Assuming you’re a widow who wants to make friends (which is a big assumption, as many widows just don’t have the energy or motivation to start new friendships), how do you meet people? Some widows say the most difficult part of life after a husband dies is meeting new friends. These tips are inspired by a reader who wants to make friends while grieving and transitioning into widowhood. The problem? She doesn’t know how.
“My husband died six months ago and I have never been single,” says Trish on Starting Over in Your 60s After Your Husband Dies. “I am 62 and I have no friends. My kids have their own lives and this is completely new to me. My husband was my life. I know one day I will have friends but I don’t know where to start. I tried a support group but I don’t like the group. I want to get to know people and meet new friends, but I don’t know how.”
I’m sorry for your loss. My father-in-law died last month; I had no idea how difficult it is to say goodbye to a husband and father. You never get over losing a member of the family, do you? I can’t imagine what it’s like to grieve the death of a husband you’ve been married to for over 50 or 60 years…but I have glimpsed the depths of pain, and it is very sad.
Here’s a memorial I found in my local newspaper’s obituary yesterday:
The flesh of a peach, a dog or a person is all made from nature. Anything that is born from nature must return to nature. But we never really die, within all of us is a spirit. That spirit is what makes us want to give up each morning and sing with the birds. That part of us lives forever. Your husband had that spirit, too. His body isn’t here anymore for you to see, to touch and hold. He is now inside of you, where you can hold him in your thoughts, see him in your dreams, and touch him with your heart.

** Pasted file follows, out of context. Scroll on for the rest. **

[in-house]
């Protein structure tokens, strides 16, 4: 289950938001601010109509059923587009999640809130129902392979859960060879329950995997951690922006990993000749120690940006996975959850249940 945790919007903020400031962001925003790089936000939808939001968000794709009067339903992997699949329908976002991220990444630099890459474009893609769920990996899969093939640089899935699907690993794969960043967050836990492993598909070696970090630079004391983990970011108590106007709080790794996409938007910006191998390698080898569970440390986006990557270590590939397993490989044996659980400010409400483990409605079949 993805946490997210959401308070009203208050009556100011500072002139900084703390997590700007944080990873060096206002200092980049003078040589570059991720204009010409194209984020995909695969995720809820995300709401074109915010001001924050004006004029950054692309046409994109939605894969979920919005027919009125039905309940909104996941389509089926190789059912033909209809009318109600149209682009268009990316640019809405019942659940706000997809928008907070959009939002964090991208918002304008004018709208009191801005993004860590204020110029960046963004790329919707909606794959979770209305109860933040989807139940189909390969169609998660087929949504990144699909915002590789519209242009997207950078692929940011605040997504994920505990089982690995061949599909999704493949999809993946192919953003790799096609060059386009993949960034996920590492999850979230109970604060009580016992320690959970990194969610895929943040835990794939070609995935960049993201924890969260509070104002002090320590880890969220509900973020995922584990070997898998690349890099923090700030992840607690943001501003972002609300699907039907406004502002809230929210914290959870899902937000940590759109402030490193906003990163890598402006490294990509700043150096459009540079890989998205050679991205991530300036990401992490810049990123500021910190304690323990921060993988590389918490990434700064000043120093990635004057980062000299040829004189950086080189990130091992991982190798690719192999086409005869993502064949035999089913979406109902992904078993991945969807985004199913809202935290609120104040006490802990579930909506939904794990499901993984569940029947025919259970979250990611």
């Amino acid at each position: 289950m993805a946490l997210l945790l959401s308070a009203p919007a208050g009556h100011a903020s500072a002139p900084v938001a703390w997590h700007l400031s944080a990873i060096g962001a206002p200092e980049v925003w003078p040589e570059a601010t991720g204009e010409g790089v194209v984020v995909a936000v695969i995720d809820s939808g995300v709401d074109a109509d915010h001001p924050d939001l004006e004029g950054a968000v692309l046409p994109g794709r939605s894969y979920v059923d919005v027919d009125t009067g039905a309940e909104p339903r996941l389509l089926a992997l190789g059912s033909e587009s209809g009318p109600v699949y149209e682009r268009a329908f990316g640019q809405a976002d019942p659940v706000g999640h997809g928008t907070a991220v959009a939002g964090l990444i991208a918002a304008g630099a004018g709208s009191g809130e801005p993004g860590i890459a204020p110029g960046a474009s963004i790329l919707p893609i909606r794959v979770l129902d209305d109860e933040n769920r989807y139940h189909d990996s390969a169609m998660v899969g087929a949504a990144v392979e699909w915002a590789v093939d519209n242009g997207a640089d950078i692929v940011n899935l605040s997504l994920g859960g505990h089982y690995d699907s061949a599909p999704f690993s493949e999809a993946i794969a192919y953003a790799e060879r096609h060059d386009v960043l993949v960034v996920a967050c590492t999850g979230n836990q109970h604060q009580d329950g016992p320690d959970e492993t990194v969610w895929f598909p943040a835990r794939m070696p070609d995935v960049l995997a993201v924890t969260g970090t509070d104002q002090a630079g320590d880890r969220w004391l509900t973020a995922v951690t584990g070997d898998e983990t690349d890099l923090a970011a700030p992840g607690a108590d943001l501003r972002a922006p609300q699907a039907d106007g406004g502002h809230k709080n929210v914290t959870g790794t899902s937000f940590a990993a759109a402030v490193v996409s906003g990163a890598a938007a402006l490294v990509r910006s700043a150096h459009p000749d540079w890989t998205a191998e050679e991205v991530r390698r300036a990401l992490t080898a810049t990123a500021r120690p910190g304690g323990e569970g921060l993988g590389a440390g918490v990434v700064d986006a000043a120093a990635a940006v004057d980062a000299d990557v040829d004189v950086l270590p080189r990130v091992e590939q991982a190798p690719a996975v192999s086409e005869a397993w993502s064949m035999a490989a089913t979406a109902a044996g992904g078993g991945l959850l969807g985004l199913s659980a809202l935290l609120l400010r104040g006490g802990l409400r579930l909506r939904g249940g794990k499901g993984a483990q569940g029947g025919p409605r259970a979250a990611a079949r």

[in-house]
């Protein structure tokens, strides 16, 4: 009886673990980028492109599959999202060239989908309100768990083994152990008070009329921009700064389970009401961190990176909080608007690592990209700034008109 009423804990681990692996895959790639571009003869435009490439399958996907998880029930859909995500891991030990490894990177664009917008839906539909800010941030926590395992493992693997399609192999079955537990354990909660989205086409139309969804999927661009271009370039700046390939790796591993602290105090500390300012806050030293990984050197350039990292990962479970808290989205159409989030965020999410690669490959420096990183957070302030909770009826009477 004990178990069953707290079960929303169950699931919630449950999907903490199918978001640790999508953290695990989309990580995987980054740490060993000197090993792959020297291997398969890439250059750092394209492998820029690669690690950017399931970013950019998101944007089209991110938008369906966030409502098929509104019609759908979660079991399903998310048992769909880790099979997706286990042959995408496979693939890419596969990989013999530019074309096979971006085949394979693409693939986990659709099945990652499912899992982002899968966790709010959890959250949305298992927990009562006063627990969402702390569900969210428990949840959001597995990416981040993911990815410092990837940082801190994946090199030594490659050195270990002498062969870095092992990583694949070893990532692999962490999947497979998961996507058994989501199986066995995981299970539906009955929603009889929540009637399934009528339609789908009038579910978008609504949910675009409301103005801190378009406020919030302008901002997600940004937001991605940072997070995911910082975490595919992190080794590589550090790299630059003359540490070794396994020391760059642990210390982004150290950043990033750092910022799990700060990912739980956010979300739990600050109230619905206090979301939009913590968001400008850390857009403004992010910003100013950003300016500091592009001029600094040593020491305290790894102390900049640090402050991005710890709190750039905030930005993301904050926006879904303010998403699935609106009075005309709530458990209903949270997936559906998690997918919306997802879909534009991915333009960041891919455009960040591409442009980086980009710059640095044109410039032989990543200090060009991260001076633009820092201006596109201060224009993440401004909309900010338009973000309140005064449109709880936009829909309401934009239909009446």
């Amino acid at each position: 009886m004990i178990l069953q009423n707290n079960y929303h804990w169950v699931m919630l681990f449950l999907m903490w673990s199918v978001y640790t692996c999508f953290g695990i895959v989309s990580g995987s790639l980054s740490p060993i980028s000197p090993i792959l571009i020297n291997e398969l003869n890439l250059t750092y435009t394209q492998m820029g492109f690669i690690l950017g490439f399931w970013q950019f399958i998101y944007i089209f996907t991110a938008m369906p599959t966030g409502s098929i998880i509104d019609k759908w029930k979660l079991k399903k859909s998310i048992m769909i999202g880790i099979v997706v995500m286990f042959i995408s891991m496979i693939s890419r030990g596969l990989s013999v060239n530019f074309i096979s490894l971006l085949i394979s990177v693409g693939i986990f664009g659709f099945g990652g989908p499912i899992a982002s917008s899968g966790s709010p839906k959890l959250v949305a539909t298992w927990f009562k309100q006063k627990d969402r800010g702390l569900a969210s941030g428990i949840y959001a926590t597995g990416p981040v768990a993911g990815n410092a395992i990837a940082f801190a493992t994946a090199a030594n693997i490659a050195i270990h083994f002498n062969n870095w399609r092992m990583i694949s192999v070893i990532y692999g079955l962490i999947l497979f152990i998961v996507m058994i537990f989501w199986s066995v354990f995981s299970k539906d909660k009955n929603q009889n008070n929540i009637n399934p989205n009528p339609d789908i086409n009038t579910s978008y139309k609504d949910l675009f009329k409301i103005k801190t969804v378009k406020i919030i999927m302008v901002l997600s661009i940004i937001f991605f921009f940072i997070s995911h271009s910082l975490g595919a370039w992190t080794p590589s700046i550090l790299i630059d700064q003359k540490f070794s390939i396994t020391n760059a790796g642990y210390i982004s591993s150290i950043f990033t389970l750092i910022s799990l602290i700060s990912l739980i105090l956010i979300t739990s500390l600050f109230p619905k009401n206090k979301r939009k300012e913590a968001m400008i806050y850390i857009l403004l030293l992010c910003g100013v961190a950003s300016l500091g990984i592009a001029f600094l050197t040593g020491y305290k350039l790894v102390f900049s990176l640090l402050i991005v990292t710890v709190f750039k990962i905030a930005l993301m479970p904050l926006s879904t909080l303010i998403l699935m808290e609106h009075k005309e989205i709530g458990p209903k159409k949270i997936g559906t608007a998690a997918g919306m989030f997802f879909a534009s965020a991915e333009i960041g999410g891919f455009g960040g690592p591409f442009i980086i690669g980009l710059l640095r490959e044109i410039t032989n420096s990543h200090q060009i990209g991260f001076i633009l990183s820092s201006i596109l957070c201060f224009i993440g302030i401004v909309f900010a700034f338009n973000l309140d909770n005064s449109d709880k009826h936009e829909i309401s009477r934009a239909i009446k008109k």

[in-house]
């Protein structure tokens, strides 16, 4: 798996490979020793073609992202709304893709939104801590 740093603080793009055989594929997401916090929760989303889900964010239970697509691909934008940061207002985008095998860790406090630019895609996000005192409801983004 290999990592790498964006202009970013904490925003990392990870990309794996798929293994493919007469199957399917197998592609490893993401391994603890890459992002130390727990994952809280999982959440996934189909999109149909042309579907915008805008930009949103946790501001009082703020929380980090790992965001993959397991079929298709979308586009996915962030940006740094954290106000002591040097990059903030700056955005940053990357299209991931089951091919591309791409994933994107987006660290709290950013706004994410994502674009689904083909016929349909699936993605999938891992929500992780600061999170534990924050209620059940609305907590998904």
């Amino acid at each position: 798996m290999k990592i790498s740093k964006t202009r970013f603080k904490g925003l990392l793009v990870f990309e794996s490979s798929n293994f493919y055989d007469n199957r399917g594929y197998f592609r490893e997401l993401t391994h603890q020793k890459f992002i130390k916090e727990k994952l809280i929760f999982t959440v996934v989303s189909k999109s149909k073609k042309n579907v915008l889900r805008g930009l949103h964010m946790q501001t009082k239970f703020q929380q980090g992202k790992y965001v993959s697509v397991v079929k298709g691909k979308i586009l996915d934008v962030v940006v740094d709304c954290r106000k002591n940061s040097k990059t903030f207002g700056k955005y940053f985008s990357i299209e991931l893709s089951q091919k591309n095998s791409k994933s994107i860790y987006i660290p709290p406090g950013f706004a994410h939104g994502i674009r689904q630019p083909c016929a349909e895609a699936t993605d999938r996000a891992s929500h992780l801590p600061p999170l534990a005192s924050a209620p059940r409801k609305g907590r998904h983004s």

May your husband rest in peace.
4 Tips for Widows Who Want to Meet New People
The following tips for widows may seem insignificant, but little things make a huge difference. Perhaps the most important thing to remember is that it takes time to meet friends you actually connect with. For every 10 people I meet, I only want to spend time with one or two. We don’t connect with everyone, like my reader learned by going to a widow support group.
1. Adopt a dog
Are you a dog person or a cat person? If you have a dog that you take on daily walks, you already know that dogs are natural ice breakers and even friendship builders. A research study from the University of Australia showed that people with dogs are emotionally, physically, and socially healthier. Consider adopting a widow-friendly dog (of course, this depends on how old, active, and tolerant the widow is!). I have the perfect dog for a widow: my little white Bichon Fraise is a seven pounds and needs one 15 minute walk a day. All she wants to do is snuggle and cuddle, and she is the cutest little dog ever.